Reuse of CAFO Wastewater on Agricultural Lands: Potential Environmental Contaminants, Transport Pathways, and Treatments
USDA, ARS, US Salinity Laboratory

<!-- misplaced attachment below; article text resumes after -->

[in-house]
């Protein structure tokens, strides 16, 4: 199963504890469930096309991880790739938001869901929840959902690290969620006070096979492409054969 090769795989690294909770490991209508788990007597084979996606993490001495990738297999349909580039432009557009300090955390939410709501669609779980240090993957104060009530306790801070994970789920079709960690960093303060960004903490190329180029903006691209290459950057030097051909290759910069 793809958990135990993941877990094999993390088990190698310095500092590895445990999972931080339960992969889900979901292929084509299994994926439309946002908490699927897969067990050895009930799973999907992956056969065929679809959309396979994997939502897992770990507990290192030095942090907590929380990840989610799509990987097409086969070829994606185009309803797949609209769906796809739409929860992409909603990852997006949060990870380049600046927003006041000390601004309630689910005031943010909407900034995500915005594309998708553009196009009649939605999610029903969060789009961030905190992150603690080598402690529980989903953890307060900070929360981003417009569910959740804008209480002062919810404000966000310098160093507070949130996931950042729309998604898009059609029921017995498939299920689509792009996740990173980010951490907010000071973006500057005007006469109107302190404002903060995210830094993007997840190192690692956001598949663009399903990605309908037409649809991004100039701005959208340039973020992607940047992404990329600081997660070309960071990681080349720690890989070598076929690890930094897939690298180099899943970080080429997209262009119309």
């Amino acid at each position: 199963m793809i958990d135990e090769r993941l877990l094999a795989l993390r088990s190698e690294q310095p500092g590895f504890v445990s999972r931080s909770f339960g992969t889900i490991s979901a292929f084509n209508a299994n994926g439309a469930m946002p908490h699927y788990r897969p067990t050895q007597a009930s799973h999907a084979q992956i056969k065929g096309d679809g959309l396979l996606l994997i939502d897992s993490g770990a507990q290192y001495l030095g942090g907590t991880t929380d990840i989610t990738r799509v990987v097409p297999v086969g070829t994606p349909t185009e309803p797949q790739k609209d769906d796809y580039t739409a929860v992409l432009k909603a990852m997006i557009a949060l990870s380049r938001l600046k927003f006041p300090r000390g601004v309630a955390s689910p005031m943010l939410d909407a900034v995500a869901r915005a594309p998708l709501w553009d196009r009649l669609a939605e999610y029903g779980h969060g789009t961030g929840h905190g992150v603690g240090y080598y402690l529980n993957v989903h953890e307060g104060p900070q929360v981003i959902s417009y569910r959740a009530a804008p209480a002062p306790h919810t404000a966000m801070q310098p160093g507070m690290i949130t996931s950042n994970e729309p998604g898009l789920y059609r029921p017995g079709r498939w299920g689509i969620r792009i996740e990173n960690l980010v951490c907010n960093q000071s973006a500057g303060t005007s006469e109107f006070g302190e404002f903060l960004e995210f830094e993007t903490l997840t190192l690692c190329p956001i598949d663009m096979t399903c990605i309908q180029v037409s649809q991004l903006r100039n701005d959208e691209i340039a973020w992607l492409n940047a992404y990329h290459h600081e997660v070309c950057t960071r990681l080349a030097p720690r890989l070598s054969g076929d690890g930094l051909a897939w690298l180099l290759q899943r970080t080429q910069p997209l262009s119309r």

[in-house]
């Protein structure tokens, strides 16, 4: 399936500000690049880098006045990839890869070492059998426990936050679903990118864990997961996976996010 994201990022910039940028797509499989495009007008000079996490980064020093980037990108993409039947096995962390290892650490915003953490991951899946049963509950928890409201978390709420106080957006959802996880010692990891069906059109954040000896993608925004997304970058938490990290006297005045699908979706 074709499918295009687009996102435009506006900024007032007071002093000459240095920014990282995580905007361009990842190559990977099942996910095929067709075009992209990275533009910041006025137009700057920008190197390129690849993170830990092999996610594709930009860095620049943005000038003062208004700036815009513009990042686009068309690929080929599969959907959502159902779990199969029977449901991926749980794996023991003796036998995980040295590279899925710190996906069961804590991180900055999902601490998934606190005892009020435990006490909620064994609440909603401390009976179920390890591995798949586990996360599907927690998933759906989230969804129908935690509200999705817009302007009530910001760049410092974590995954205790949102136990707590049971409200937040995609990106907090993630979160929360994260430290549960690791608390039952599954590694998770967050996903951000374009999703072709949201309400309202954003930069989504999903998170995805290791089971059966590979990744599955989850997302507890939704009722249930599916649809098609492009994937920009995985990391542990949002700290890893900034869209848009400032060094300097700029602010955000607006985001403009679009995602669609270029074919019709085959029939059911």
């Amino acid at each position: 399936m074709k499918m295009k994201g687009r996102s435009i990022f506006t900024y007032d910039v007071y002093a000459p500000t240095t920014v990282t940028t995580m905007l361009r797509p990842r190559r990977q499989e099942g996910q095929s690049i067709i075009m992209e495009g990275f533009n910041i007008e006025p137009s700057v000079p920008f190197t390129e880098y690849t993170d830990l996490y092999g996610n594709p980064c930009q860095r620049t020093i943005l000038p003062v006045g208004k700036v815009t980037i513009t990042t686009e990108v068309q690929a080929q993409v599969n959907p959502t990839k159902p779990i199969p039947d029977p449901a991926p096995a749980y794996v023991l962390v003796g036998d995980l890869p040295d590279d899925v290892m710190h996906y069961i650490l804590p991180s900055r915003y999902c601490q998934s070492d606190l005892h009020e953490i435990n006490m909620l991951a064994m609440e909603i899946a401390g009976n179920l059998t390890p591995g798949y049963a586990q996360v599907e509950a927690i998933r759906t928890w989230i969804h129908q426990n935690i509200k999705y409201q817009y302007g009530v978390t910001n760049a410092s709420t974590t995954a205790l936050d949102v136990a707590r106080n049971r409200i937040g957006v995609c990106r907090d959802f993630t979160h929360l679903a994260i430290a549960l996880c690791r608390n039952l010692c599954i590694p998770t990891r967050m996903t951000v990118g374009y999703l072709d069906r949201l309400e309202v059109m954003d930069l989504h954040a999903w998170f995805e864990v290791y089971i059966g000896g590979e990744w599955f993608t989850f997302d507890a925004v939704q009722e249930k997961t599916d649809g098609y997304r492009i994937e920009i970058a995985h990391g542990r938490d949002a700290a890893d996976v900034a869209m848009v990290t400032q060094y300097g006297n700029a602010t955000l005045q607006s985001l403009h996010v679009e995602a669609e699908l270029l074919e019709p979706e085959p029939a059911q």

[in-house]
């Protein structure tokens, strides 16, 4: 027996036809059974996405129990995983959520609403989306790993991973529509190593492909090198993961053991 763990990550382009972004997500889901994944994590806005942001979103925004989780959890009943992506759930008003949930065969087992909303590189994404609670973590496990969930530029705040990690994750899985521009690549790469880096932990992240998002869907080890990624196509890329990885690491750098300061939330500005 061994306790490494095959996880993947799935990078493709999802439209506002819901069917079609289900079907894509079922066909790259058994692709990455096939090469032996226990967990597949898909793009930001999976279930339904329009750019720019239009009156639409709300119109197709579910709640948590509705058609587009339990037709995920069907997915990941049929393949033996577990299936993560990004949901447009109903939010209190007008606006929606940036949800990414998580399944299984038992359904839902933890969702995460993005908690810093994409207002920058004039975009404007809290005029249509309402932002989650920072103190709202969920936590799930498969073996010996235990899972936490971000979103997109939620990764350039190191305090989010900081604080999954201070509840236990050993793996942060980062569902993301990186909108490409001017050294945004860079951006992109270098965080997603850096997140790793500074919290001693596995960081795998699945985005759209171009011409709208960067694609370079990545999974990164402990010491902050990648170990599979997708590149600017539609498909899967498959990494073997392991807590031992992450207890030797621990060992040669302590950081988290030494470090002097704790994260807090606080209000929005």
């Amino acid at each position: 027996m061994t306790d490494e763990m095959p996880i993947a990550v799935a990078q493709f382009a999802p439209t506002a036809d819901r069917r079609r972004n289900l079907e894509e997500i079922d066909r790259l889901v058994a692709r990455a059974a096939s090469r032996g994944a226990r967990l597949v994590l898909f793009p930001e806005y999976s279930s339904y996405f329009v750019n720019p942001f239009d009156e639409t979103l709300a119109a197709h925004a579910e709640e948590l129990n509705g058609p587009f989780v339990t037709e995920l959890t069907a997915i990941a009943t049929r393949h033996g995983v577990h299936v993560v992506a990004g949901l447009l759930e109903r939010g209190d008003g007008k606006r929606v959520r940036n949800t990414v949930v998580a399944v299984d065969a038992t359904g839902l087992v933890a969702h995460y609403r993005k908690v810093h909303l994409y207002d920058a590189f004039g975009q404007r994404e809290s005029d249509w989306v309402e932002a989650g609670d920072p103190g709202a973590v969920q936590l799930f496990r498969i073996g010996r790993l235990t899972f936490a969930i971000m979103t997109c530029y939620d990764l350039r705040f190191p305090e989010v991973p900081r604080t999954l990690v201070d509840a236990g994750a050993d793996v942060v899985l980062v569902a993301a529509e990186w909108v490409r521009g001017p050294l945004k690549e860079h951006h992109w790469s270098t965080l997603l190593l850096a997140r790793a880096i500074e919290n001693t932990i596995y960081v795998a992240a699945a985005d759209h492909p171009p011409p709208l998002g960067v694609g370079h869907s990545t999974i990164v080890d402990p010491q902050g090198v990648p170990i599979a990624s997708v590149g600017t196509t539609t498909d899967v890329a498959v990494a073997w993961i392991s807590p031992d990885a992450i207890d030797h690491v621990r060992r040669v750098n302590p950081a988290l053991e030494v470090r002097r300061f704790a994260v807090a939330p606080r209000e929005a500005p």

Concentrated animal feeding operations (CAFOs) generate large volumes of manure and manure-contaminated wash and runoff water. When applied to land at agronomic rates, CAFO wastewater has the potential to be a valuable fertilizer and soil amendment that can improve the physical condition of the soil for plant growth and reduce the demand for high quality water resources. However, excess amounts of nutrients, heavy metals, salts, pathogenic microorganisms, and pharmaceutically active compounds (antibiotics and hormones) in CAFO wastewater can adversely impact soil and water quality. The Environmental Protection Agency currently requires that application of CAFO wastes to agricultural lands follow an approved Nutrient Management Plan (NMP). A NMP is a design document that sets rates for waste application to meet the water and nutrient requirements of the selected crops and soil types, and is typically written so as to be protective of surface water resources. The tacit assumption is that a well-designed and executed NMP ensures that all lagoon water contaminants are taken up or degraded in the root zone so that groundwater is inherently protected. The validity of this assumption for all lagoon water contaminants has not yet been thoroughly studied. This presentation reviews our current level of understanding on the sustainability of CAFO wastewater reuse on agricultural lands and the environmental impact of this practice on groundwater resources. Specifically, we address the source, composition, application practices, environmental issues, transport pathways, and potential treatments that are associated with the reuse of CAFO wastewater on agricultural lands.